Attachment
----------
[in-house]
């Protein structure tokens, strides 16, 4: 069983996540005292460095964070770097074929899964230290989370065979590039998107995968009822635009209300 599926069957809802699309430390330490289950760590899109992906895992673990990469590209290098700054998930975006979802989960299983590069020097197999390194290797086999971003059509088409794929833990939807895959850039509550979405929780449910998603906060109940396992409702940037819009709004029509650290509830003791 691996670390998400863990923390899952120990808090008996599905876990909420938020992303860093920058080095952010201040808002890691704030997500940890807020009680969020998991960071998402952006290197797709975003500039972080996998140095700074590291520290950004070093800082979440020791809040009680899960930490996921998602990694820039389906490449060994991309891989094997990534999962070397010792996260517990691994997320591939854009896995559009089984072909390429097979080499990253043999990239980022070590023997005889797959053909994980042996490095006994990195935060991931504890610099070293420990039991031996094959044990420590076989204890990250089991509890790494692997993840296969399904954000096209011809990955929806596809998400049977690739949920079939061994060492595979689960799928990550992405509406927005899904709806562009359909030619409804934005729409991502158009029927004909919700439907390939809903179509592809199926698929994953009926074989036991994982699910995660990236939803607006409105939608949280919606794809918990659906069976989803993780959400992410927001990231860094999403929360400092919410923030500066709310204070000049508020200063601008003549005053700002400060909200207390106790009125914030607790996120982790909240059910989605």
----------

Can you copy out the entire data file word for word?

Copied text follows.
[in-house]
């Protein structure tokens, strides 16, 4: 069983996540005292460095964070770097074929899964230290989370065979590039998107995968009822635009209300 599926069957809802699309430390330490289950760590899109992906895992673990990469590209290098700054998930975006979802989960299983590069020097197999390194290797086999971003059509088409794929833990939807895959850039509550979405929780449910998603906060109940396992409702940037819009709004029509650290509830003791 691996670390998400863990923390899952120990808090008996599905876990909420938020992303860093920058080095952010201040808002890691704030997500940890807020009680969020998991960071998402952006290197797709975003500039972080996998140095700074590291520290950004070093800082979440020791809040009680899960930490996921998602990694820039389906490449060994991309891989094997990534999962070397010792996260517990691994997320591939854009896995559009089984072909390429097979080499990253043999990239980022070590023997005889797959053909994980042996490095006994990195935060991931504890610099070293420990039991031996094959044990420590076989204890990250089991509890790494692997993840296969399904954000096209011809990955929806596809998400049977690739949920079939061994060492595979689960799928990550992405509406927005899904709806562009359909030619409804934005729409991502158009029927004909919700439907390939809903179509592809199926698929994953009926074989036991994982699910995660990236939803607006409105939608949280919606794809918990659906069976989803993780959400992410927001990231860094999403929360400092919410923030500066709310204070000049508020200063601008003549005053700002400060909200207390106790009125914030607790996120982790909240059910989605």